Individual commitment can lead to benefits for all
Kylie McMahon, Manager of Sustainability and Environment for the 124,000 residents and business owners in the City of Ryde within greater Sydney, said the three main areas of challenge and opportunity across her council remit are: decarbonisation, resilience planning and advocating for equal access to renewables for residents living in energy poverty due to the ongoing high cost of electricity sourced solely from the grid.
A common rallying point among the five speakers and subsequently at networking drinks, is that, “As individuals we all need to try to do more” — in this case the words of Professor Darren Bagnall, Dean of Engineering at Macquarie University and himself an alumnus of UNSW’s powerhouse of solar development, the School of Photovoltaic and Renewable Energy Engineering.
Convenor of ELF, Luke Poliszcuk, who partnered with Venture Cafe Sydney, to create the ongoing monthly (first Thursday of the month) forum with the intention of, connecting energy professionals and fostering solutions — working methodically from fast ideation on butchers’ paper to project development and investment — told pv magazine on the following day that the forum had already led to actions.
Professor Bagnall, who is also head of the Sustainable Energy Institute at Macquarie University had proposed a partnership between ELF and the University to engage the student body, alumni, academics and the broader community around Macquarie Park — which as Kylie McMahon noted has an annual emissions footprint of 480,000 tonnes that must be reduced.
Lisa Wade and Angela Bee Chann, CEO at Hackathons Australia are organising a blockchain hackathon session.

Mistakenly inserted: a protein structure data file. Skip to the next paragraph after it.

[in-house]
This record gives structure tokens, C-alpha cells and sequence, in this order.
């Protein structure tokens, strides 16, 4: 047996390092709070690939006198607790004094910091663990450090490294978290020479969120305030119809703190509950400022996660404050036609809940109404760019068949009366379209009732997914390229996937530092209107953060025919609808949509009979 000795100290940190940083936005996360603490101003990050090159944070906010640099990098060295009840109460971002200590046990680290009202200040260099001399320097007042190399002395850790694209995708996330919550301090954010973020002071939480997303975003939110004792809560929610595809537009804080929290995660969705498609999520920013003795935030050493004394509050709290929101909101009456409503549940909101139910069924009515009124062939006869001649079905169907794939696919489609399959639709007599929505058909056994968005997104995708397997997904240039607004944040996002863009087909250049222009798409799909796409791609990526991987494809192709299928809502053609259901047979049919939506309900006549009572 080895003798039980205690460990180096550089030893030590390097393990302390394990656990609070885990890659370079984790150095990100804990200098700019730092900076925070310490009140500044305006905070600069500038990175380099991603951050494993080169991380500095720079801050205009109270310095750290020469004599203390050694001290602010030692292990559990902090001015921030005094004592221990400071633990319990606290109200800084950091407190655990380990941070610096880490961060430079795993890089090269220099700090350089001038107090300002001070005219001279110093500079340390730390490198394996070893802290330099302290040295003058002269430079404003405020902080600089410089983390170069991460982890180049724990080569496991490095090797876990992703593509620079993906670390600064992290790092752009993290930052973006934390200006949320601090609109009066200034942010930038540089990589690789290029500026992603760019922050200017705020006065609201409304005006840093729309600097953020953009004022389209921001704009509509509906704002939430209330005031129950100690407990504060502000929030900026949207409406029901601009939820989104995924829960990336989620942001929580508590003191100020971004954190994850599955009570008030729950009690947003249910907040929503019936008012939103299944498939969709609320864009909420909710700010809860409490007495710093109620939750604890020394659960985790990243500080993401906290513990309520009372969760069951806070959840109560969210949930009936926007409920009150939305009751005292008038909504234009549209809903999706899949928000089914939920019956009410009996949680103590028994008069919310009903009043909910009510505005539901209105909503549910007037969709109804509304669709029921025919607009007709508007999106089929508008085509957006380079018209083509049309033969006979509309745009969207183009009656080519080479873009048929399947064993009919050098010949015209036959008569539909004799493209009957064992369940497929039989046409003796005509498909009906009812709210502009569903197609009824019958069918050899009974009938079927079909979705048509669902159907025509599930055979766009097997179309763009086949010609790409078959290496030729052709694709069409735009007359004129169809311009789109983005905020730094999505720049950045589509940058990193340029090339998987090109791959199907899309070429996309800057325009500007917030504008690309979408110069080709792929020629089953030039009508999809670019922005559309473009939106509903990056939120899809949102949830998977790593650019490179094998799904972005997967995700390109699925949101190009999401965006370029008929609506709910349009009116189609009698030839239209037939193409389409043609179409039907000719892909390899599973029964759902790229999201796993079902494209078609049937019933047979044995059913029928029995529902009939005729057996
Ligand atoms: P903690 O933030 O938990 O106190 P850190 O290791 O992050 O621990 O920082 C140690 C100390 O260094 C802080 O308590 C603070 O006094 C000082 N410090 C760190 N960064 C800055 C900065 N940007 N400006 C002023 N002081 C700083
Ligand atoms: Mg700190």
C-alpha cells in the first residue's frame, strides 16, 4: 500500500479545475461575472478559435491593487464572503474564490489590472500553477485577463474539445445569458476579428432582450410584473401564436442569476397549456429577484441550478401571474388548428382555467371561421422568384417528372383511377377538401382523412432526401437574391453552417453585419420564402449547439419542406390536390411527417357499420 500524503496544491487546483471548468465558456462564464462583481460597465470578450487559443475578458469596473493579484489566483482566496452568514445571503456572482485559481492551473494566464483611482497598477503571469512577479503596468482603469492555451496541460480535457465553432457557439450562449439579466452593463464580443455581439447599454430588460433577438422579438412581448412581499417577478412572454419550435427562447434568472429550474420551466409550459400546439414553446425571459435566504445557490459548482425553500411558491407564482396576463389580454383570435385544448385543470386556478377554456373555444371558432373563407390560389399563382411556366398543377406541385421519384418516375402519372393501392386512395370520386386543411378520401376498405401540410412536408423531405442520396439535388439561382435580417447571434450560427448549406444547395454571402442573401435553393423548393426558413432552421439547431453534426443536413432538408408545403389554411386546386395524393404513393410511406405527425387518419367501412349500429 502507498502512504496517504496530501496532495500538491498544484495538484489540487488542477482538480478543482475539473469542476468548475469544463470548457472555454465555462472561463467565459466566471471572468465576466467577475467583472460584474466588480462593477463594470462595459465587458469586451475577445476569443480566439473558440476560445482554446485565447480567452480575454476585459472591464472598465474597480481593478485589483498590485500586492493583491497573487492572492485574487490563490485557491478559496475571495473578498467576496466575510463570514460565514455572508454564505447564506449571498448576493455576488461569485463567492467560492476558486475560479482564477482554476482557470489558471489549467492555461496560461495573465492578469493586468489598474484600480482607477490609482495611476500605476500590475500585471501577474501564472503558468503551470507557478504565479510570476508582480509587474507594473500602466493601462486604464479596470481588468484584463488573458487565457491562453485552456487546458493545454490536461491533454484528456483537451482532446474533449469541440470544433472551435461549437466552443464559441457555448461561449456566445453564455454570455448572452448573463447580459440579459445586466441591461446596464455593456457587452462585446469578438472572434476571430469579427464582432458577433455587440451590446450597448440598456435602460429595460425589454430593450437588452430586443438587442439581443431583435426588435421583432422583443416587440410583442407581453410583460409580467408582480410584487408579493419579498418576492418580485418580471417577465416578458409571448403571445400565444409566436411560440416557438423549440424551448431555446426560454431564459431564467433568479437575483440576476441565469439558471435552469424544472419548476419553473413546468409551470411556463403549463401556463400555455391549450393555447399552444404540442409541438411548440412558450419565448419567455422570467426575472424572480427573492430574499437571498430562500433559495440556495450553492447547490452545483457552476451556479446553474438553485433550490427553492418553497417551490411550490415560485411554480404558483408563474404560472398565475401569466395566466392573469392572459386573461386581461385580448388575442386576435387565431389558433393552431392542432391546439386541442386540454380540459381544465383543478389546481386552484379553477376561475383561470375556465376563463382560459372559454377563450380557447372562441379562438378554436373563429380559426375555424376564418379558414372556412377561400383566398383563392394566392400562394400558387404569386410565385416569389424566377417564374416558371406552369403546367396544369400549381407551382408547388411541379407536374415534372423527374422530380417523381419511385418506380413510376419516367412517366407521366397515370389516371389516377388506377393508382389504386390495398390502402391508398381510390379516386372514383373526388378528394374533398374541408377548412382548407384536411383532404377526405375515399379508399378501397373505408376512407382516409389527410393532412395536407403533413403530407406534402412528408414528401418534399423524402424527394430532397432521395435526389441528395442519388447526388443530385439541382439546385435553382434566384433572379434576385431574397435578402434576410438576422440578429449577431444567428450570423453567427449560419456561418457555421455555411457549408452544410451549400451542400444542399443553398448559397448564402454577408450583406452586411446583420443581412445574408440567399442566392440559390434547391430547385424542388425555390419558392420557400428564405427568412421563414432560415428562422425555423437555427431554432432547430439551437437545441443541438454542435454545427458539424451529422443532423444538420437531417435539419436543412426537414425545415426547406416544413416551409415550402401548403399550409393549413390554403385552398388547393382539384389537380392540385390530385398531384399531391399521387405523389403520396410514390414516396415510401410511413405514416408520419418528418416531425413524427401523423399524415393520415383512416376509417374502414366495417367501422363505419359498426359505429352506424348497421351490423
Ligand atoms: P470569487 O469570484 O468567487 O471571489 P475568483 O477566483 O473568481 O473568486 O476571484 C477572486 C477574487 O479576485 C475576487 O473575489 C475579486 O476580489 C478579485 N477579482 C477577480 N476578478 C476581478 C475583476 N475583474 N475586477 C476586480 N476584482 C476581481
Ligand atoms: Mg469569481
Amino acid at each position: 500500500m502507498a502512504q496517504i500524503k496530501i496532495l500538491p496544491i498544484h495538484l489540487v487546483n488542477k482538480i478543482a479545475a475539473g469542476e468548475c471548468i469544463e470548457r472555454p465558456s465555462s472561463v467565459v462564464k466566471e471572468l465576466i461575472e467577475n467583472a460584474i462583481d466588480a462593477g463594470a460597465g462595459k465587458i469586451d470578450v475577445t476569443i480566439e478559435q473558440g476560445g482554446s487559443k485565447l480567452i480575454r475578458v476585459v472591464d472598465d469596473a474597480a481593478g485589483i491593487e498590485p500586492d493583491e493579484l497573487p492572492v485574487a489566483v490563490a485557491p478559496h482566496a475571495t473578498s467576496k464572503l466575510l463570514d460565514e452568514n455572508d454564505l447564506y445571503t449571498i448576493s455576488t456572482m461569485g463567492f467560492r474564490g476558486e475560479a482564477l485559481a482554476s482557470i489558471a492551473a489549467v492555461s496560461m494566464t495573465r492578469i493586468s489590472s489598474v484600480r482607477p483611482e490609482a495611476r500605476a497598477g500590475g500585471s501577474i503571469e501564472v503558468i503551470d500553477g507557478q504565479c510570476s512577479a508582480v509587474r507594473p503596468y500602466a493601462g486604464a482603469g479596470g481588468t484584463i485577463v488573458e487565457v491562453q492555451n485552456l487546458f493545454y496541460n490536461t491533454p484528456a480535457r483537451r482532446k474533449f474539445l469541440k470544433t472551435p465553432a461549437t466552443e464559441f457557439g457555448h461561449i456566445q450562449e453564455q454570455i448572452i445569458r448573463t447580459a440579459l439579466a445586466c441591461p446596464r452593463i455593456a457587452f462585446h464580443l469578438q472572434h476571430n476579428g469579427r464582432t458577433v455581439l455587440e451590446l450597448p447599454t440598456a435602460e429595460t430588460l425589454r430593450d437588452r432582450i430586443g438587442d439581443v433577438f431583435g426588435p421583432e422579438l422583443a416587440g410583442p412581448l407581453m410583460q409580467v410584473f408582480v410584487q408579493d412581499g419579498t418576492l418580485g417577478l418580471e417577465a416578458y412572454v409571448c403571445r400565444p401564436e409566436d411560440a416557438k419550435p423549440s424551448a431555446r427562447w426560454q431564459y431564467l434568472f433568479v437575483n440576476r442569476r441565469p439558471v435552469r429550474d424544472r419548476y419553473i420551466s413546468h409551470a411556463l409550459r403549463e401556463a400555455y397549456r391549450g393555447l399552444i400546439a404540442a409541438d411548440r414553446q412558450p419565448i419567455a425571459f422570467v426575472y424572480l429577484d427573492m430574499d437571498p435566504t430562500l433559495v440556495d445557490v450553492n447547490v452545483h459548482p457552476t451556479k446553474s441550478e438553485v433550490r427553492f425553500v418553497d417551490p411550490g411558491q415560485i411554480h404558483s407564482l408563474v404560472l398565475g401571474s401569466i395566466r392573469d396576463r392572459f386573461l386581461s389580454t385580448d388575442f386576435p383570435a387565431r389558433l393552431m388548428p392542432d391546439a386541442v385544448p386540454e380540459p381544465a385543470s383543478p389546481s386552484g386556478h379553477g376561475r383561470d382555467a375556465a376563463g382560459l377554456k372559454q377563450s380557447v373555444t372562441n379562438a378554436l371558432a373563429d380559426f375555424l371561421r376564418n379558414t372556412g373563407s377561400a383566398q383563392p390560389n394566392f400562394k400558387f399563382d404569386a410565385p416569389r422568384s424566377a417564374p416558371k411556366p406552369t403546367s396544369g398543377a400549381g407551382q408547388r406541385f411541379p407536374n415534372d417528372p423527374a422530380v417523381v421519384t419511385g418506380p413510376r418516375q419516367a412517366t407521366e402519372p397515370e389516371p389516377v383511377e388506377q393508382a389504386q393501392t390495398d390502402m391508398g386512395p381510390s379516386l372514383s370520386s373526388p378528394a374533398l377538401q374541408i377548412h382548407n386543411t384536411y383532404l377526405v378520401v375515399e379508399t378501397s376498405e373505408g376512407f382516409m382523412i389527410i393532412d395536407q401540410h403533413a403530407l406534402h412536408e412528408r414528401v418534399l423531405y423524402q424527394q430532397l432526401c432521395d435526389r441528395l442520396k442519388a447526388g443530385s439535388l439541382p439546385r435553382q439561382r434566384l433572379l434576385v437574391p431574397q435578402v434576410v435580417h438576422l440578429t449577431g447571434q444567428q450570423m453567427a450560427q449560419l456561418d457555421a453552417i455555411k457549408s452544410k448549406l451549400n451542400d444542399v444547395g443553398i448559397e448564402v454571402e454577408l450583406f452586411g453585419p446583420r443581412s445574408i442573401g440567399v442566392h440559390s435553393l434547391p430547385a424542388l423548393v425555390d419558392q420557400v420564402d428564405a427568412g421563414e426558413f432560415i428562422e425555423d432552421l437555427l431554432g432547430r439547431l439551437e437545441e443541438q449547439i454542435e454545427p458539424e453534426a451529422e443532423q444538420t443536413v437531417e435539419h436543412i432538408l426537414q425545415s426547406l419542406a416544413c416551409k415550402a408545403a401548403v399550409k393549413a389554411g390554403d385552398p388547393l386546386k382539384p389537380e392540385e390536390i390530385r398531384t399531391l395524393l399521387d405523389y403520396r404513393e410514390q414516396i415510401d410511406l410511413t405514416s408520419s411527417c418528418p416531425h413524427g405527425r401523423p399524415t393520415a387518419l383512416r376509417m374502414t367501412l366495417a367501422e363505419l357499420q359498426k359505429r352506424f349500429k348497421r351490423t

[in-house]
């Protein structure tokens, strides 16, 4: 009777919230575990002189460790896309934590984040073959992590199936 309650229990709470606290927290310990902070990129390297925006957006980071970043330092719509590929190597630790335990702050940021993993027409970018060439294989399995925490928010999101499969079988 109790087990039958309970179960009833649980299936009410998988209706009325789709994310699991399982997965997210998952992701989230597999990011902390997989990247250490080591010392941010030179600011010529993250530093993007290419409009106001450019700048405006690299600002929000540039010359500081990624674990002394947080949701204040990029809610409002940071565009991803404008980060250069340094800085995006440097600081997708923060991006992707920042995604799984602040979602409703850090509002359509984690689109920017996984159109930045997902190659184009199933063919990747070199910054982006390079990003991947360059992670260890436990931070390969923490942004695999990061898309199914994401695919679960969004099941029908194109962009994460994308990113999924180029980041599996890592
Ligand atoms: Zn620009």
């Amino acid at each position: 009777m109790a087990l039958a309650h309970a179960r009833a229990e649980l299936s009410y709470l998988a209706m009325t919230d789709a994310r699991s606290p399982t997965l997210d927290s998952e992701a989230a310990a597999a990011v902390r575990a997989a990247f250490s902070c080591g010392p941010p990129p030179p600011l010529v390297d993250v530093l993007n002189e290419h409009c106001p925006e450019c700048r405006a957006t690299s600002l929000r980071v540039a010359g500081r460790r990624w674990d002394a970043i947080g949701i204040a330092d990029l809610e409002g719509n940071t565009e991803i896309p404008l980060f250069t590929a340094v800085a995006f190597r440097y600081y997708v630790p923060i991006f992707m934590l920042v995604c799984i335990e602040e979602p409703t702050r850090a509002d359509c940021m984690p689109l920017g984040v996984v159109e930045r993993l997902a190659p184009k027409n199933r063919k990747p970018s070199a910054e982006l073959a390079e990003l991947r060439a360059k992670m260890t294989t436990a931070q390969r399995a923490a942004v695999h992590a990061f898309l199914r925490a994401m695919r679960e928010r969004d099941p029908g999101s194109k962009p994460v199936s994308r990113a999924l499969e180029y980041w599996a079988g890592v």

A multidisciplinary approach
Among the attendees at the forum, Nick Keynes, of Ecovantage energy-efficiency solutions told pv magazine, “It was great to see so many different types of people — from councils, banks, consultancies, technology providers and so on — who share a common goal of improving efficiency, providing clean energy and reducing emissions.” Keynes added that he was excited at the ongoing prospect of meeting with people who are committed to “implementing new ways of doing things”.
Poliszcuk said several important topics identified by participants networking at the event would be moved into the next level of focus for ELF gatherings. They include: “How to make everyone care enough that they will each drive the change we need”; enabling the internet of energy; and advancing development of batteries alongside the potential for central ownership of batteries within communities of users.
Bagnall suggested that concentrated efforts to make solar energy cheaper should now shift to reducing the costs of energy storage as a critical factor in advancing the efficient use of solar energy and its on-demand availability to the market.
The next Energy Leaders Forum will take place on the evening of March 5 at Venture Cafe Sydney (58 Waterloo Road, Macquarie Park) with a stellar all-female panel of speakers in honour of International Women’s Day drilling down into the topic: Future Grid 2.0: Energy recovery and resilience in the wake of disaster.